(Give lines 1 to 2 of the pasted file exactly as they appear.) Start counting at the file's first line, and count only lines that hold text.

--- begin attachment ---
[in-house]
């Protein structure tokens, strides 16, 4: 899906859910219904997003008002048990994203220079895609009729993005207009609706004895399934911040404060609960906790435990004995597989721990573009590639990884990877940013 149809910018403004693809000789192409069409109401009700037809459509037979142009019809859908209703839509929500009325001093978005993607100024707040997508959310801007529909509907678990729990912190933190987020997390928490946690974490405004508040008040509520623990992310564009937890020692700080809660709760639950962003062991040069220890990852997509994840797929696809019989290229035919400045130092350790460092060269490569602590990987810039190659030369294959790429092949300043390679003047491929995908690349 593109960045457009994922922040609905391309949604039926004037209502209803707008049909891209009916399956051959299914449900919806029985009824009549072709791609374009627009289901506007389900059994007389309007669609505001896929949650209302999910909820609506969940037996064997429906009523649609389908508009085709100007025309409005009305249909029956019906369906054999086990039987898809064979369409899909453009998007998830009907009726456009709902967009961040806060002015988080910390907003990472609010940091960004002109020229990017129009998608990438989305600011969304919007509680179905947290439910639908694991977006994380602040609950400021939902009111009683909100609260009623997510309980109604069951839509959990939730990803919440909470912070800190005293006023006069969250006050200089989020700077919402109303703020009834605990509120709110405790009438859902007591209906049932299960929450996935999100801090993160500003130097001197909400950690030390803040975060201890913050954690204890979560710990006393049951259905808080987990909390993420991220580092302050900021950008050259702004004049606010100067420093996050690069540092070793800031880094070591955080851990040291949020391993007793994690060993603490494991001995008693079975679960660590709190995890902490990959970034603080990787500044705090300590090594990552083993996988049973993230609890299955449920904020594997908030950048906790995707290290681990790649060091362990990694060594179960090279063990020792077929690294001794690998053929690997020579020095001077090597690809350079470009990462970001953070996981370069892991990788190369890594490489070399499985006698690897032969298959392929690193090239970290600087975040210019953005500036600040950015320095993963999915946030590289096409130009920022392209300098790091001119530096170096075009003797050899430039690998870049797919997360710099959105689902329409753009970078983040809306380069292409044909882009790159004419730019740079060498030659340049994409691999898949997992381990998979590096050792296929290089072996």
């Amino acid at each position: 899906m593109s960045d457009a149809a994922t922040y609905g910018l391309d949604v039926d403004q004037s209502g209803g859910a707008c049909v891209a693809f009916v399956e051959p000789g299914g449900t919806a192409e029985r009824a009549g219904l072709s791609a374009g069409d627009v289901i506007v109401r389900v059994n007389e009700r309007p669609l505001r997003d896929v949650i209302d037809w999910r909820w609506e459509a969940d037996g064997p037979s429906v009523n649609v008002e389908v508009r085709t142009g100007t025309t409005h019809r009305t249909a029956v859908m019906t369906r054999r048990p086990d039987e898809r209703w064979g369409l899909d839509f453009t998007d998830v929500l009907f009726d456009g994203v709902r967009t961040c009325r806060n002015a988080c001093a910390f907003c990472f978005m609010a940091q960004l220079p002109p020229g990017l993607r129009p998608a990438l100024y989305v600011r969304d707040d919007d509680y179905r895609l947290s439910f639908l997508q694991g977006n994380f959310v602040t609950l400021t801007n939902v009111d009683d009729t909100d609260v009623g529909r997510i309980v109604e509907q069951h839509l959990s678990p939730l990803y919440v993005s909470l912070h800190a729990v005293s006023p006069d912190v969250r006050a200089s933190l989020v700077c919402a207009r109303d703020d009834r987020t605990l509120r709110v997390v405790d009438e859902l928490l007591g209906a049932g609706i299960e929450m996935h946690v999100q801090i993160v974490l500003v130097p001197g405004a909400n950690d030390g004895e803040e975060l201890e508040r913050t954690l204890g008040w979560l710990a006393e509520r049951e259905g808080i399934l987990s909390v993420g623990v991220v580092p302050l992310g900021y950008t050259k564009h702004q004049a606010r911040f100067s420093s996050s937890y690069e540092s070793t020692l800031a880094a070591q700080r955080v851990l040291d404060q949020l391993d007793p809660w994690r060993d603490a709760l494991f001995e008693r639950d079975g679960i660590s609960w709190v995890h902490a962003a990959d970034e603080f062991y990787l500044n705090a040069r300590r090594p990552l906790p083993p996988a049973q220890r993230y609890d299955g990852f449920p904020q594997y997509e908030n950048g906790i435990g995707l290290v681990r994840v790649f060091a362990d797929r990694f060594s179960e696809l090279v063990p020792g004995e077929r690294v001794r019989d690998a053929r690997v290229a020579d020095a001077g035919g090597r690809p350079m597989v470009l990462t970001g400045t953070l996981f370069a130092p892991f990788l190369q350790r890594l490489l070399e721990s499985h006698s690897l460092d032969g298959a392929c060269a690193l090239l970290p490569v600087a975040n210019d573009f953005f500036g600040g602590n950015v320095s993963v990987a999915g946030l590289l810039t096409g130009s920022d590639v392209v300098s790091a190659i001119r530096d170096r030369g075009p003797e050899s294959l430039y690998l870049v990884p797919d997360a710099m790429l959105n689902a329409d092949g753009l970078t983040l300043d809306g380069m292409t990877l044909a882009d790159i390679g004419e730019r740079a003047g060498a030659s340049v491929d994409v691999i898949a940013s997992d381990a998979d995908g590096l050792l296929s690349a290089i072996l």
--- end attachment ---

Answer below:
[in-house]
């Protein structure tokens, strides 16, 4: 899906859910219904997003008002048990994203220079895609009729993005207009609706004895399934911040404060609960906790435990004995597989721990573009590639990884990877940013 149809910018403004693809000789192409069409109401009700037809459509037979142009019809859908209703839509929500009325001093978005993607100024707040997508959310801007529909509907678990729990912190933190987020997390928490946690974490405004508040008040509520623990992310564009937890020692700080809660709760639950962003062991040069220890990852997509994840797929696809019989290229035919400045130092350790460092060269490569602590990987810039190659030369294959790429092949300043390679003047491929995908690349 593109960045457009994922922040609905391309949604039926004037209502209803707008049909891209009916399956051959299914449900919806029985009824009549072709791609374009627009289901506007389900059994007389309007669609505001896929949650209302999910909820609506969940037996064997429906009523649609389908508009085709100007025309409005009305249909029956019906369906054999086990039987898809064979369409899909453009998007998830009907009726456009709902967009961040806060002015988080910390907003990472609010940091960004002109020229990017129009998608990438989305600011969304919007509680179905947290439910639908694991977006994380602040609950400021939902009111009683909100609260009623997510309980109604069951839509959990939730990803919440909470912070800190005293006023006069969250006050200089989020700077919402109303703020009834605990509120709110405790009438859902007591209906049932299960929450996935999100801090993160500003130097001197909400950690030390803040975060201890913050954690204890979560710990006393049951259905808080987990909390993420991220580092302050900021950008050259702004004049606010100067420093996050690069540092070793800031880094070591955080851990040291949020391993007793994690060993603490494991001995008693079975679960660590709190995890902490990959970034603080990787500044705090300590090594990552083993996988049973993230609890299955449920904020594997908030950048906790995707290290681990790649060091362990990694060594179960090279063990020792077929690294001794690998053929690997020579020095001077090597690809350079470009990462970001953070996981370069892991990788190369890594490489070399499985006698690897032969298959392929690193090239970290600087975040210019953005500036600040950015320095993963999915946030590289096409130009920022392209300098790091001119530096170096075009003797050899430039690998870049797919997360710099959105689902329409753009970078983040809306380069292409044909882009790159004419730019740079060498030659340049994409691999898949997992381990998979590096050792296929290089072996």